I got to set up Canadian payroll, hiring, go-to-market strategy, ultimately be a country manager and run my own office, but I didn’t necessarily have to be responsible for absolutely everything. So it was like the best of both worlds for me.

I ran that company for four years. I got to bring together influencer marketing, selling, being a marketer, and being a client. We grew it.

I think it’s amazing what you can do and all the hats you can wear. Then I realized I’d kind of hit the ceiling on myself. I started looking at some larger company opportunities, and that’s when LinkedIn presented itself. I have been here ever since.

Tiffany’s perspective on the U.S. market [16:42]

Sam Jacobs: The US equities market is on fire. Some people are worried about “asset inflation.” What’s your perspective on the economy these days? Are you still fully invested? Have you moved your money around in any way?

Tiffany Heimpel: Most people (hopefully) have a retirement fund. For me, that’s the one that just kind of sits and I invest in blue chip, dividend grossing, long-term. I don’t really play with it.

But then I have my other fund and that’s the one I play in. I didn’t catch GameStop, but I caught a few others. For me, those are fun, right? I’ve made some great bets, and I have made some terrible bets.

I’m never going to play with that retirement money, but this money I get to play with.

Advice for people facing an unclear career path [17:53]

Sam Jacobs: You’ve charted your own path in such an interesting and entrepreneurial way. What advice do you have for people that are just getting out of undergrad or just getting out of university, in terms of how to navigate their career?

Tiffany Heimpel: In the beginning, we get so worried about getting the right job that we don’t take any action. Maybe we don’t interview. We don’t apply because we don’t have the kind of expertise or we don’t have the skills.

Just go for everything and take whatever falls in your lap. You’re going to learn as much about what you don’t like as what you do like. My path was non-linear, but it was all trial and error, and it’s still trial and error.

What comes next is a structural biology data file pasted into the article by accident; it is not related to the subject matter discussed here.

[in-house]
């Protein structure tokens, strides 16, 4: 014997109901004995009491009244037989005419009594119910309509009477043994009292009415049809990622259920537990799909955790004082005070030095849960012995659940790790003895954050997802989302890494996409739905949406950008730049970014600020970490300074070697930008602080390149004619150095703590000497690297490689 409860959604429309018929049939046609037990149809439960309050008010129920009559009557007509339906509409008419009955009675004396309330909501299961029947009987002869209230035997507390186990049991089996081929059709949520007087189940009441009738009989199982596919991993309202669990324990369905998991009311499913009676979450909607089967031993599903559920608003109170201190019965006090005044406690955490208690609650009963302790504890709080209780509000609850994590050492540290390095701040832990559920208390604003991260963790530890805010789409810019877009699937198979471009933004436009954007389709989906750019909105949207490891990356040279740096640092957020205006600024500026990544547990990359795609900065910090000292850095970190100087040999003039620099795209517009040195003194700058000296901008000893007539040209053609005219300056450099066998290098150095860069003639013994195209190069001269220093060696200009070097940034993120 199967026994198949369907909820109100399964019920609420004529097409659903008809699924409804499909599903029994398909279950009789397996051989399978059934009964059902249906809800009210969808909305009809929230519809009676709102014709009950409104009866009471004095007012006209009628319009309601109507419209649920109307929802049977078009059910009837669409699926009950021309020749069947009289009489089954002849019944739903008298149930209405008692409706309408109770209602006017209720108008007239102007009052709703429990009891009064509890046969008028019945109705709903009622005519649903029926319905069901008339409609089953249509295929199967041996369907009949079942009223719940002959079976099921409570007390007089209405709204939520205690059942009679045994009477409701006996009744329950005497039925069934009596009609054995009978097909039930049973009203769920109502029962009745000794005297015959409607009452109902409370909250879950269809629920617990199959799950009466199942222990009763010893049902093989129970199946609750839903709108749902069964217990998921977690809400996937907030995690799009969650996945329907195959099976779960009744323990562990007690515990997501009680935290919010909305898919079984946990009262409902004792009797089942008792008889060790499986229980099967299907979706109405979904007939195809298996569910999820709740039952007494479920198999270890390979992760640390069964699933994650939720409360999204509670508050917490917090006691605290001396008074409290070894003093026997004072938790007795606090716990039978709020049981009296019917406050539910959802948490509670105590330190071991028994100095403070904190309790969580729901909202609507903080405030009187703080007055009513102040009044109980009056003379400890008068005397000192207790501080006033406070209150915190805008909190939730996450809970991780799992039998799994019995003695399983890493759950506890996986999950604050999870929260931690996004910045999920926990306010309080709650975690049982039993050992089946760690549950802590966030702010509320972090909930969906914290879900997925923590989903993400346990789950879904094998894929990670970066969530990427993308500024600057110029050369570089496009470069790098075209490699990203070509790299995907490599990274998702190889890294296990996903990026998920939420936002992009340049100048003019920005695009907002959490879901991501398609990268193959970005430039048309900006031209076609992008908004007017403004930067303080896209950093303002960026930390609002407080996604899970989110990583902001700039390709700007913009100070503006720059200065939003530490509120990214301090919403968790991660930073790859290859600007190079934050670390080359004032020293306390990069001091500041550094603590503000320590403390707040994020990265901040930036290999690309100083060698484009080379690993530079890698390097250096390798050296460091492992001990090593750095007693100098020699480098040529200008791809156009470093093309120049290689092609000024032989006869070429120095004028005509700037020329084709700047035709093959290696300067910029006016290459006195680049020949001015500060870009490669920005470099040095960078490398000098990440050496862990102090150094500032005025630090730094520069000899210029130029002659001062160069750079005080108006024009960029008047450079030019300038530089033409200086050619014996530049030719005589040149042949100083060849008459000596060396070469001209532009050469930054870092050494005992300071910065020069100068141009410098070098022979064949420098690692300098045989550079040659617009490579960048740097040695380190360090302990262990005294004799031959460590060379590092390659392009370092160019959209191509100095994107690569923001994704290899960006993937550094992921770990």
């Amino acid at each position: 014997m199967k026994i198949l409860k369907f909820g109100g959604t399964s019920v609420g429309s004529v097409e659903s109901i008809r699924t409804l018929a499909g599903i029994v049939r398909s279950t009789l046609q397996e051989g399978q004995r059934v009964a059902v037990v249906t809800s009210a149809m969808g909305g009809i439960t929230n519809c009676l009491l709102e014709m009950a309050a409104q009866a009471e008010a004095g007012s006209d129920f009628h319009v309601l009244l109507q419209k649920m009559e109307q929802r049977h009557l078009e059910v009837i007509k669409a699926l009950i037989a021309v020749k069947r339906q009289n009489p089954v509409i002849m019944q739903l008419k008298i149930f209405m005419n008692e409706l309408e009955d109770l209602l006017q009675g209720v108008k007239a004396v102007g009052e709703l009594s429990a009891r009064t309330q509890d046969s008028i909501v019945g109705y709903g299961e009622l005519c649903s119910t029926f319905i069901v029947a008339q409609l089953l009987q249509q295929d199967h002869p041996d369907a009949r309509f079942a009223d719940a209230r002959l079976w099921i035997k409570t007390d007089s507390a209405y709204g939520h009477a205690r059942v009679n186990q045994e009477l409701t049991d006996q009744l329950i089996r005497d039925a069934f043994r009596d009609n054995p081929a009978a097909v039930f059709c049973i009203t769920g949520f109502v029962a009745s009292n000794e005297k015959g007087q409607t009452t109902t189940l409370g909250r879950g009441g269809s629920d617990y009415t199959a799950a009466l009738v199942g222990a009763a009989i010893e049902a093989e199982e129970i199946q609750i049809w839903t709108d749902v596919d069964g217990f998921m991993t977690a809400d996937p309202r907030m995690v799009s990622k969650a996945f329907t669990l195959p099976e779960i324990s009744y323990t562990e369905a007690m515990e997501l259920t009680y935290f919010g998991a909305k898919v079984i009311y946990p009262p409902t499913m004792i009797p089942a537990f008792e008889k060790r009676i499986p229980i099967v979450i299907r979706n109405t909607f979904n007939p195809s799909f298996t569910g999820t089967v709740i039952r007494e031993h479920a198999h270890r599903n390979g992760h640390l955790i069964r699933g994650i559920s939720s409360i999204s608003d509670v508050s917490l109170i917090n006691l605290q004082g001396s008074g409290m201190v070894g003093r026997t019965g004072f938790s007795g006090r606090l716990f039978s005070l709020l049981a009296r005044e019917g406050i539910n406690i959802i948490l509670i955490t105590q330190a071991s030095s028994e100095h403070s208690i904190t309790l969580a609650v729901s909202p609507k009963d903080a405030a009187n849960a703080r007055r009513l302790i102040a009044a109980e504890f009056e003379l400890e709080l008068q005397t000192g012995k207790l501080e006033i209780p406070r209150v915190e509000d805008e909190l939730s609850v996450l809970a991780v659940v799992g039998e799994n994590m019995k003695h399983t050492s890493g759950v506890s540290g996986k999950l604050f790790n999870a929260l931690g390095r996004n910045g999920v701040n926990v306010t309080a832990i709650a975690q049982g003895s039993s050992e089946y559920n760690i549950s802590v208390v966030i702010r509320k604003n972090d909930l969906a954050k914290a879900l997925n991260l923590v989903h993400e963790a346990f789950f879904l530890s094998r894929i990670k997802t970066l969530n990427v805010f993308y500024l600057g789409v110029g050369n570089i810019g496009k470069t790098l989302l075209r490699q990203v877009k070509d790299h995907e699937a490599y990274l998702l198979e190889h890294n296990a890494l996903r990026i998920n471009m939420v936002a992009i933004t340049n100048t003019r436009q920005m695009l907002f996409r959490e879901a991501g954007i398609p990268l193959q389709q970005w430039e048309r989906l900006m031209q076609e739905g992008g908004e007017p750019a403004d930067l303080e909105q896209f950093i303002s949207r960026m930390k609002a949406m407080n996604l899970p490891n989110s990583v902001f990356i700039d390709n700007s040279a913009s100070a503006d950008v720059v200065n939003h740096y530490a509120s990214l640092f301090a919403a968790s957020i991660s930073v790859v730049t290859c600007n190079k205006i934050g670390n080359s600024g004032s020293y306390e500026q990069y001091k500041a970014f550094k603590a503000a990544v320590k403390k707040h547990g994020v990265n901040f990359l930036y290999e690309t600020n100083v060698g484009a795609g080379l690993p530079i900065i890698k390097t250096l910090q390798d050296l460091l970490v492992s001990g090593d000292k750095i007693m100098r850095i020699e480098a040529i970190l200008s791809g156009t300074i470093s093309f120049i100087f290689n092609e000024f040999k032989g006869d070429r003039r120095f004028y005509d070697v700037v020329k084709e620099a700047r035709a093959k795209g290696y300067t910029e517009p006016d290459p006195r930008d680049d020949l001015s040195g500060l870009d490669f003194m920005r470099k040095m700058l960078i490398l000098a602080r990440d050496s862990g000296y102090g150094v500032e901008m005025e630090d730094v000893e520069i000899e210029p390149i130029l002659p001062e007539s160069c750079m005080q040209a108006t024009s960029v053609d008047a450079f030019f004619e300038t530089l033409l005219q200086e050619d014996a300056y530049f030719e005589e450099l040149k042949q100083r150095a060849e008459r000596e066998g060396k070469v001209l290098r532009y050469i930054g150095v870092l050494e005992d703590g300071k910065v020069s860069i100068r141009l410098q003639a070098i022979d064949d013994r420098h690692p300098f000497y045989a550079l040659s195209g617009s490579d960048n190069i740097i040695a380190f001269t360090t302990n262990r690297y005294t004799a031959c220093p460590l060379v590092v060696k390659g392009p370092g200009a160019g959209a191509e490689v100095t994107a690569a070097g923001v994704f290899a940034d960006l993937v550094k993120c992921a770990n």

My other advice is, just ask. It’s amazing to me how many people don’t ask. I feel like life is just A/B testing.

Leading like a mother at work and a CEO at home [22:49]

Sam Jacobs: You’ve mentioned that mothers make great managers and sellers. Tell us about that journey for you.

Tiffany Heimpel: I didn’t necessarily grow up with that traditional model. I just wanted to be a big CEO. I didn’t really understand that the two could co-exist. When I met my husband (he’s wonderful) and we had kids, I remember thinking, “How the heck am I going to do this?”

Have you read that book, Surrounded by Idiots?

Sam Jacobs: I haven’t. But I’m sure we all feel like that sometimes.

Tiffany Heimpel: It’s a great book about personality types and how each responds to things and acts on things and wants to be communicated to et cetera. I’m highly red, which is very much decisive, quick to action, et cetera. So the idea of managing people who weren’t like me, I just didn’t think that would be easy.

But then coincidentally, when you have children, they’re not like you either. You start to have these little humans whom you can’t prescribe and you can’t exactly tell what to do, and you have to coach, coerce, and negotiate.

My son was about four when I had this aha-moment. All of these courses I was taking on leadership and management and communication, this is the stuff we’re doing all the time.

Sam’s Corner [30:26]

Sam Jacobs: Hey everybody, it’s Sam Jacobs. This is Sam’s corner. Loved that conversation with Tiffany Heimpel. One of the lessons that emerged is really this: jump at the opportunities that are presented to you. Besides just taking opportunities, ask for the opportunities.

First, you have to know what your needs are personally. A lot of people don’t even know what they want. So first you have to answer that for yourself and then you can ask for it. Tiffany demonstrates that, and it’s an inspiring story.

The final piece of it is, mothers make great managers and sellers. You are positioned better than anybody because you have incredible responsibility, incredible leadership as a mother.

Don’t miss episode #160!

I want to thank our sponsors, we have two, remember. The first is Proposify, the proposal software giving you control and insight into the most important stage of your sales process. Check them out at Proposify.com/SalesHacker. We also want to thank Outreach.

If you haven’t registered for Unleash, it’s a week from today. And so it’s May 11th through 13th and it’s going to be incredible. Guy Raz is going to be there. Carey Lohrenz is going to be there. So Unleash.Outreach.io for more information, and hopefully to get your free ticket.

And if you’re not a part of the Sales Hacker community yet, you’re totally missing out. Any sales professional can join as a member to ask questions, get immediate answers, and share experiences with like-minded B2B sales professionals. Jump in and start a conversation with more than 10,000 sales professionals at SalesHacker.com.